The bus dropped us at about 30 minutes’ walk from the crater. I was given a walking stick and followed the others, tramping in a spiral around the perimeter of the mountain until we were within spitting distance of the crater. There, a woman was waiting to take my money and allow me to proceed to the crater itself. It’s hard to reconcile the peace and tranquillity of this sleeping giant with the cataclysmic, large-scale destruction that you know it is capable of wreaking. There’s no smoke, no rumbling or any other noise other than that of laughing children playing improvised baseball with sticks and stones. The Solfatara is far more spectacular, and this contrast is probably what makes Vesuvius the more sinister of the two in my book. Around the rim of the crater were stalls selling tourist tat and one man was selling red and white wine by the plastic cup for 500 lire.
I took a glass of red and drank it while looking back inland. When you are down in Naples, the volcano seems miles away. But from up here, the city looked as though it had been built right on the slopes. If the volcano decided to get stroppy again anytime soon, a whole lot of people down there would be toast. I shuddered. The wine was sulphuric in taste; not at all what I would be happy to find in my glass at the dinner table, but more than appropriate for my present surroundings. An hour or so passed before I made my way back down. As I got to the bottom where the bus was waiting, the man who had given me the stick took it back and held out his other hand for his recompense. I pressed a tattered 1000 lire note into his grubby hand and he gave me a toothless grin. Back on the bus, I stared back up at the volcano intensely, not taking my eye off it until we were all the way down, back in Herculaneum.
If Vesuvius’ apparent docility has lulled Neapolitans into a false sense of security, they would do well to take a walk around Herculaneum and reflect deeply on what they see. The hawkers surrounding the entrance had run out of English guide books when I arrived, and so I bought an Italian one instead. I had, after all, decided to make a concerted effort to learn the language and it was about time I did so in earnest.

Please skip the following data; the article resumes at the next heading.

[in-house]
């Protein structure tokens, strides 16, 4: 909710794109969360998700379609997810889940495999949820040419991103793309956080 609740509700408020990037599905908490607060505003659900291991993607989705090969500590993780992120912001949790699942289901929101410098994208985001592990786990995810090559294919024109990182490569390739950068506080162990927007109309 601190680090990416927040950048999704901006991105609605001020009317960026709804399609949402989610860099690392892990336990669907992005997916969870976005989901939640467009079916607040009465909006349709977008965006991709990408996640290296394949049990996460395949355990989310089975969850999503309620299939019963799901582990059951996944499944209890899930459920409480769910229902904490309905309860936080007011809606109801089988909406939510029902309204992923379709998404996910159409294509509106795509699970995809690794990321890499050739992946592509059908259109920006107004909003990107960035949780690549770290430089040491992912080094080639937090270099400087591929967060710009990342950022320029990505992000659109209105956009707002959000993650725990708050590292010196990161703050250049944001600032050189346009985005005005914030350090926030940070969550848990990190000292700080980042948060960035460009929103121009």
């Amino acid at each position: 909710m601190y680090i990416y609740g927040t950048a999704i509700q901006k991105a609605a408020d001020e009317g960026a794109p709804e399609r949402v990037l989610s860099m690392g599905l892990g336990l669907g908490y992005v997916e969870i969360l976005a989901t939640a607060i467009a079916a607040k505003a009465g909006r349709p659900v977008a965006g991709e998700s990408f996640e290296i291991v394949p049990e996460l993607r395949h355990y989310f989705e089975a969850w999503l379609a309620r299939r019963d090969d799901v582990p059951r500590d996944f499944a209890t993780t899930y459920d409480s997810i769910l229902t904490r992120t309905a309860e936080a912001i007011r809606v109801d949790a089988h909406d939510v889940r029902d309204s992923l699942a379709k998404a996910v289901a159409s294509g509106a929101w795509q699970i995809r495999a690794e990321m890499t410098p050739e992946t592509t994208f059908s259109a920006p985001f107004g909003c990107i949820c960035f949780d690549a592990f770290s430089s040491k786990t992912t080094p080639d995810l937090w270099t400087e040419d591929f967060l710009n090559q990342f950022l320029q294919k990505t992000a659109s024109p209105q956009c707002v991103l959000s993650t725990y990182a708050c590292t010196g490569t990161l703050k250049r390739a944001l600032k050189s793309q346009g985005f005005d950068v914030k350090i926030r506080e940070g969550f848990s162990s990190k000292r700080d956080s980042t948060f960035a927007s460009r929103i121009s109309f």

Many consider Herculaneum to give a more accurate idea of what a Roman town actually looked like than Pompeii does, as the buildings, grand Roman baths and opulent villas, are generally much better preserved, as are the works of art. Indeed, the wall mosaics from the House of Neptune and Amphitrite are as splendid as anything I have seen in Italy. There is a bucolic peace about Herculaneum, perhaps because it is far greener and more appealing than the uninviting modern town of Ercolano, and I decided to linger, to wander the decumani, enjoy the calm of the gardens and find a quiet spot to sit and try to decipher my guide book. I was pleased to discover that I could actually understand quite a lot.
For a long time, it had been believed that the citizens of Herculaneum had mostly escaped the devastation of the eruption as, although it was known that about 5000 people had lived in the city, only six skeletons had been found by the early 1980s. But in 1982, hundreds of skeletons, some partially burnt black, were unearthed in a beach-front chamber. These people had been spared the early violence of the eruption by a westerly wind, but as Vesuvius’ energy waned and the cloud of superhot material could no longer be held up in the air, it came crashing down the western slopes of the volcano, bringing a truly horrible death to the population of this little paradise. As I drifted off back up the hill towards the railway station, I wondered what on earth would possess anybody to live in such a place. Were they unaware of the risks, or did they put submissive faith in the powers-that-be and their over-ambitious evacuation plan? Whatever the reason, I felt I had learned something that day about why Neapolitans are so famously fatalistic.